Ellie (Eleanor) Barnes
Professor of Hepatology and Experimental Medicine
I lead an established research group with a focus on T cell immunology relevant to gut and liver disease, and I seek to translate laboratory and clinical findings through to human experimental medicine studies.
My group is developing pan-genotypic vaccines for HCV prevention and HBV cure using simian adenoviral and other viral vectors. A major challenge for HCV vaccine development is the significant viral diversity both within the same host and between hosts –though parts of the viral genome are conserved making these excellent T cell targets in the context of a T cell vaccine. Some of the technologies we are developing include integral genetic adjuvants that will have applicability in a broad range of diseases. We are also establishing a new rat model of HCV infection that will also us to evaluate vaccine candidates at an early stage.
More recently my group is developing national programs in stratified medicine; I lead STOP-HCV, an MRC funded stratified medicine national consortium (22 partners) that unites clinicians, scientists and industry partners in studies of personalised medicine integrating viral and host genetics with immune and other biomarker parameters (STOP-HCV.ox.ac.uk/home). We have established new pathogen sequencing technologies and are particularly interested in how host genomes affect microbial diversity, and have a portfolio of stratified medicine studies that have recently extended to S.E. Asia.
I lead additional programs of work in immune mediated liver disease. One of these, IgG4-related disease (of unknown aetiology, only very recently described) affects multiple organs and includes severe biliary and pancreatic pathology, characterised by a lymphocytic infiltrate with IgG4 producing B cells. We have now established a large cohort of patients and a national registry (funded through EASL) and are currently performing detailed assessment of T and B cells profiles to further define pathogenesis.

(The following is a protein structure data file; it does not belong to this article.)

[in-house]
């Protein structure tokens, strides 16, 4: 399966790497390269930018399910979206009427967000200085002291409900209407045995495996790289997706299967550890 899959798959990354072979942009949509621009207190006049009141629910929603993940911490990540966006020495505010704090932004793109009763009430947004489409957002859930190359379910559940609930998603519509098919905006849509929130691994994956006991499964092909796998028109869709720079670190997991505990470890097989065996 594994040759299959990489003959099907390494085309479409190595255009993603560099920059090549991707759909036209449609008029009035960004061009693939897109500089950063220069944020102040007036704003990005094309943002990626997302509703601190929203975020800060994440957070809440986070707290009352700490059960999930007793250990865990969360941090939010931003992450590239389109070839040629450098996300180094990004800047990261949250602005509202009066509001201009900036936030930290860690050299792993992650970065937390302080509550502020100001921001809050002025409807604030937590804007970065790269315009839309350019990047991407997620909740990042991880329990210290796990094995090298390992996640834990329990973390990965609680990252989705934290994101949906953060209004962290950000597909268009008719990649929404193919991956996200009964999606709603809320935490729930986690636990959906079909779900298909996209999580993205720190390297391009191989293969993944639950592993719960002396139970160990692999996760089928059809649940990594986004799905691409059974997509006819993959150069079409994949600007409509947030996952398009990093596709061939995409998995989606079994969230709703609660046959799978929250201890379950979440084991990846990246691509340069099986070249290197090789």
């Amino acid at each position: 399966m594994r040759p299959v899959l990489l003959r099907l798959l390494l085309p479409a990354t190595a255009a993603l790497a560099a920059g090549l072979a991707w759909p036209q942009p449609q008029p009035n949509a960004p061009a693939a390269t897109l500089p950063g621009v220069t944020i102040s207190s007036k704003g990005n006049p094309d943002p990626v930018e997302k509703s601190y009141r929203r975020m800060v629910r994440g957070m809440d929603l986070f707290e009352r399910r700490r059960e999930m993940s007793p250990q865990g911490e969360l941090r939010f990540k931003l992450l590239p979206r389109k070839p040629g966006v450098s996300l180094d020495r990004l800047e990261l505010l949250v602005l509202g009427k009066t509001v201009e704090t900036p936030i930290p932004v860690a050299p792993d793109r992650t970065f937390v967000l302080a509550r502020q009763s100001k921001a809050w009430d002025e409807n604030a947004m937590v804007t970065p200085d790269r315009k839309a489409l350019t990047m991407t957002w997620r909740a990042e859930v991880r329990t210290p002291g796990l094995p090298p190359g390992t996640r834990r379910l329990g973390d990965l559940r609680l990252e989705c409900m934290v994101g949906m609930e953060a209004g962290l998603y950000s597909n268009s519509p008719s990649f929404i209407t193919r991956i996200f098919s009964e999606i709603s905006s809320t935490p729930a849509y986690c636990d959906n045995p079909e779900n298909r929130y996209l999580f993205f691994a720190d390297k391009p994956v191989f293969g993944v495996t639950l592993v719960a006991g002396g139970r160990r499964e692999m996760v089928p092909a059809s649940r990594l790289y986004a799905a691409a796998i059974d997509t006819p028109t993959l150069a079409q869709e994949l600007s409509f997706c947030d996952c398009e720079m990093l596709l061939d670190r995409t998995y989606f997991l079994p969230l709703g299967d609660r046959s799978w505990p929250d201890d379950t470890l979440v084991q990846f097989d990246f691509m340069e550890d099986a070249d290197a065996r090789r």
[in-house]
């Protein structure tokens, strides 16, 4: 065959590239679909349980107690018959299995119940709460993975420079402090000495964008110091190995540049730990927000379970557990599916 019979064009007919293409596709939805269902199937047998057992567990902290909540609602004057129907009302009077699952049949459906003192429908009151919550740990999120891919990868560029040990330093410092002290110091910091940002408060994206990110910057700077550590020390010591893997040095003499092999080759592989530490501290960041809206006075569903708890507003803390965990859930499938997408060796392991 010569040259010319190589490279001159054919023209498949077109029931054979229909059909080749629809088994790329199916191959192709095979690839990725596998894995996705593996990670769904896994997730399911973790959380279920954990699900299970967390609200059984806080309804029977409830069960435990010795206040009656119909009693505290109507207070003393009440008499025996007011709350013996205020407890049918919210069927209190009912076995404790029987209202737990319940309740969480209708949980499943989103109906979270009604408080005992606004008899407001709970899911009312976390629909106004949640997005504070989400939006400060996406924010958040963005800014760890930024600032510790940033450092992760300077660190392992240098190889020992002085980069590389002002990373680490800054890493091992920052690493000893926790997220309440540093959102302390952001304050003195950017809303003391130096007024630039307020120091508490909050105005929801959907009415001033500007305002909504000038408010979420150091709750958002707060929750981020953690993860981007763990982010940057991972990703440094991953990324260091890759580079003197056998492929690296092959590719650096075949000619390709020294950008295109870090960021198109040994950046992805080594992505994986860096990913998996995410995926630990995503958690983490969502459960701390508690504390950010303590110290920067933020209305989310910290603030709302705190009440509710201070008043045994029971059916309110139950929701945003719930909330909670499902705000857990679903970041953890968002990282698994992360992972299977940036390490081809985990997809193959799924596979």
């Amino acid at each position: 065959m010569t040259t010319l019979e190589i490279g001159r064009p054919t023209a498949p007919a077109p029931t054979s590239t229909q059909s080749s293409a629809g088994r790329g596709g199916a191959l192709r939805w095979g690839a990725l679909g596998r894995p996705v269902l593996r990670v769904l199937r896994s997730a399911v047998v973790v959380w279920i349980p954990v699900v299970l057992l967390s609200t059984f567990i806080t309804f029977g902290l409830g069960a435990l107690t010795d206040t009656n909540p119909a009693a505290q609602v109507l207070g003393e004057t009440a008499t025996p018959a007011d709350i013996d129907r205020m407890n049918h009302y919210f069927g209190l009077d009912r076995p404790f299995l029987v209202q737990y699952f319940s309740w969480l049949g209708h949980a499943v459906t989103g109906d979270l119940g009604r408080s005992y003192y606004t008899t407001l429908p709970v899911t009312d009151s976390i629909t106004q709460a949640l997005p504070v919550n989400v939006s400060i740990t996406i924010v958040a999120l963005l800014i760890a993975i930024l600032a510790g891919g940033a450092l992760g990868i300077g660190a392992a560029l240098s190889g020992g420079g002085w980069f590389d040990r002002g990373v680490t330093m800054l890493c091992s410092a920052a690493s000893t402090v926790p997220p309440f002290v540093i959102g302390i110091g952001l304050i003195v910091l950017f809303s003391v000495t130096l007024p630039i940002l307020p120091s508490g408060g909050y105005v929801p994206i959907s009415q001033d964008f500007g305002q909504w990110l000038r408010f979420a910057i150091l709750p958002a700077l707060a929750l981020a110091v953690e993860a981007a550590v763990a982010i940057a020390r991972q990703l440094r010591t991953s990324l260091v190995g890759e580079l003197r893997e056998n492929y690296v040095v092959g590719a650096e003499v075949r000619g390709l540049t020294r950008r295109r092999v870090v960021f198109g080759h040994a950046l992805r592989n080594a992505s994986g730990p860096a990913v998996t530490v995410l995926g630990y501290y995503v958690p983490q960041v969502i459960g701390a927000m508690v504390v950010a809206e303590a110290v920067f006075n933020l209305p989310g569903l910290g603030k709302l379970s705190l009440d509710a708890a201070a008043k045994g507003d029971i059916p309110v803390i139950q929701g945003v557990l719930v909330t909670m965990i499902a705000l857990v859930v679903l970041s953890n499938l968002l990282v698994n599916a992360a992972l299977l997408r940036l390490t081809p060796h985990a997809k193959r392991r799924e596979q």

My group is developing liver imaging techniques with OCMR for the non-invasive detection of organ fibrosis and inflammation.
As NIHR CLRN lead for hepatology in the Thames Valley I oversee a portfolio of clinical studies relating to gastroenterology and hepatology at the Oxford University NHS Trust, Oxford.
The design and statistical aspects of VIETNARMS: a strategic post-licensing trial of multiple oral direct-acting antiviral hepatitis C treatment strategies in Vietnam
McCabe L. et al, (2020), Trials, 21
Genome-wide Association Study for Alcohol-related Cirrhosis Identifies Risk Loci in MARC1 and HNRNPUL1.
Innes H. et al, (2020), Gastroenterology
Viral vectored hepatitis C virus vaccines generate pan-genotypic T cell responses to conserved subdominant epitopes.
Donnison T. et al, (2020), Vaccine
MHC class II invariant chain-adjuvanted viral vectored vaccines enhances T cell responses in humans.
Esposito I. et al, (2020), Science translational medicine, 12
High Mortality Rates for SARS-CoV-2 Infection in Patients with Pre-existing Chronic Liver Disease and Cirrhosis: Preliminary Results from an International Registry.
Moon AM. et al, (2020), Journal of Hepatology